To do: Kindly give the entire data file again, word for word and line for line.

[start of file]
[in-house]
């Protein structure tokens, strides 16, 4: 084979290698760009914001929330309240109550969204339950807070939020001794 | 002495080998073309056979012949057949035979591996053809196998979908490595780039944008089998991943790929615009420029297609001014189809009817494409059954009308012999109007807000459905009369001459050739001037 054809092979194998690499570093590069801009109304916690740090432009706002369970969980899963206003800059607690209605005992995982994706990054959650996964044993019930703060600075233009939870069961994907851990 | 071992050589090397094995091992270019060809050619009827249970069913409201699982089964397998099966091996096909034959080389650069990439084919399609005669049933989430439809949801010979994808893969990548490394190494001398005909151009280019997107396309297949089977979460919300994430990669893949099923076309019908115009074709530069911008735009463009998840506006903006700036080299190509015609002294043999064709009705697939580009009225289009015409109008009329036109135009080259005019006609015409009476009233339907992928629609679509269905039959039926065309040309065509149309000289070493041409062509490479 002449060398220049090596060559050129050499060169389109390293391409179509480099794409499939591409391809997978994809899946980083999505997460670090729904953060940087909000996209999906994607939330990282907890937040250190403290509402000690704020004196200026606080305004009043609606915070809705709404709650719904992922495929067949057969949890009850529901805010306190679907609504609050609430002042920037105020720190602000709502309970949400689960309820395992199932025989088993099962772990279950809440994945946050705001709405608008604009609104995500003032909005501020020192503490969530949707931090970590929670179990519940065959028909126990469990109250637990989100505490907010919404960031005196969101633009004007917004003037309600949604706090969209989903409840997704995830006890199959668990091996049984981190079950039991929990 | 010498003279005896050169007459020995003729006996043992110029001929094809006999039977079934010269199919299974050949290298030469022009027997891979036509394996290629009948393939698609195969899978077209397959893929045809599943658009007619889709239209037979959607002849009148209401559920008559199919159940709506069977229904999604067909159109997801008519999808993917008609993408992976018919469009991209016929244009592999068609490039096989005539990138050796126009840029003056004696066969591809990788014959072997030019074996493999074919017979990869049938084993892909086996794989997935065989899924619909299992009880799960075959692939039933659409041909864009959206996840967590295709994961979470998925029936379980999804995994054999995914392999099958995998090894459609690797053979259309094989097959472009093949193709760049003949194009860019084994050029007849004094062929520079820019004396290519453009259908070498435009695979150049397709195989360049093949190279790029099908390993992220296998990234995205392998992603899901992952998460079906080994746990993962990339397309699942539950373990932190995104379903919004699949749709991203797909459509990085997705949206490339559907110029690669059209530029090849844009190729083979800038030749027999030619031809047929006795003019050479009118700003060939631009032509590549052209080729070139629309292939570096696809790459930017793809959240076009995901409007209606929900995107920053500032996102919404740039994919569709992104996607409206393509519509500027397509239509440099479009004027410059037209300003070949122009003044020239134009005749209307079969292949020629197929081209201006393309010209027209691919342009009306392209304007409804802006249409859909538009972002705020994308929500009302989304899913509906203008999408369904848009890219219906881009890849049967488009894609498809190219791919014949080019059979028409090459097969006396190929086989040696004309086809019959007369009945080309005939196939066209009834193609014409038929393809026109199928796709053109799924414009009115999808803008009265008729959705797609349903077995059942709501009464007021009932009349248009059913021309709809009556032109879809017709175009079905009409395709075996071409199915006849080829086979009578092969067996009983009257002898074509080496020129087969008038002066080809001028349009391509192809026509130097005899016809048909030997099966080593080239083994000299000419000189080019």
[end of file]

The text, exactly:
[in-house]
């Protein structure tokens, strides 16, 4: 084979290698760009914001929330309240109550969204339950807070939020001794 | 002495080998073309056979012949057949035979591996053809196998979908490595780039944008089998991943790929615009420029297609001014189809009817494409059954009308012999109007807000459905009369001459050739001037 054809092979194998690499570093590069801009109304916690740090432009706002369970969980899963206003800059607690209605005992995982994706990054959650996964044993019930703060600075233009939870069961994907851990 | 071992050589090397094995091992270019060809050619009827249970069913409201699982089964397998099966091996096909034959080389650069990439084919399609005669049933989430439809949801010979994808893969990548490394190494001398005909151009280019997107396309297949089977979460919300994430990669893949099923076309019908115009074709530069911008735009463009998840506006903006700036080299190509015609002294043999064709009705697939580009009225289009015409109008009329036109135009080259005019006609015409009476009233339907992928629609679509269905039959039926065309040309065509149309000289070493041409062509490479 002449060398220049090596060559050129050499060169389109390293391409179509480099794409499939591409391809997978994809899946980083999505997460670090729904953060940087909000996209999906994607939330990282907890937040250190403290509402000690704020004196200026606080305004009043609606915070809705709404709650719904992922495929067949057969949890009850529901805010306190679907609504609050609430002042920037105020720190602000709502309970949400689960309820395992199932025989088993099962772990279950809440994945946050705001709405608008604009609104995500003032909005501020020192503490969530949707931090970590929670179990519940065959028909126990469990109250637990989100505490907010919404960031005196969101633009004007917004003037309600949604706090969209989903409840997704995830006890199959668990091996049984981190079950039991929990 | 010498003279005896050169007459020995003729006996043992110029001929094809006999039977079934010269199919299974050949290298030469022009027997891979036509394996290629009948393939698609195969899978077209397959893929045809599943658009007619889709239209037979959607002849009148209401559920008559199919159940709506069977229904999604067909159109997801008519999808993917008609993408992976018919469009991209016929244009592999068609490039096989005539990138050796126009840029003056004696066969591809990788014959072997030019074996493999074919017979990869049938084993892909086996794989997935065989899924619909299992009880799960075959692939039933659409041909864009959206996840967590295709994961979470998925029936379980999804995994054999995914392999099958995998090894459609690797053979259309094989097959472009093949193709760049003949194009860019084994050029007849004094062929520079820019004396290519453009259908070498435009695979150049397709195989360049093949190279790029099908390993992220296998990234995205392998992603899901992952998460079906080994746990993962990339397309699942539950373990932190995104379903919004699949749709991203797909459509990085997705949206490339559907110029690669059209530029090849844009190729083979800038030749027999030619031809047929006795003019050479009118700003060939631009032509590549052209080729070139629309292939570096696809790459930017793809959240076009995901409007209606929900995107920053500032996102919404740039994919569709992104996607409206393509519509500027397509239509440099479009004027410059037209300003070949122009003044020239134009005749209307079969292949020629197929081209201006393309010209027209691919342009009306392209304007409804802006249409859909538009972002705020994308929500009302989304899913509906203008999408369904848009890219219906881009890849049967488009894609498809190219791919014949080019059979028409090459097969006396190929086989040696004309086809019959007369009945080309005939196939066209009834193609014409038929393809026109199928796709053109799924414009009115999808803008009265008729959705797609349903077995059942709501009464007021009932009349248009059913021309709809009556032109879809017709175009079905009409395709075996071409199915006849080829086979009578092969067996009983009257002898074509080496020129087969008038002066080809001028349009391509192809026509130097005899016809048909030997099966080593080239083994000299000419000189080019």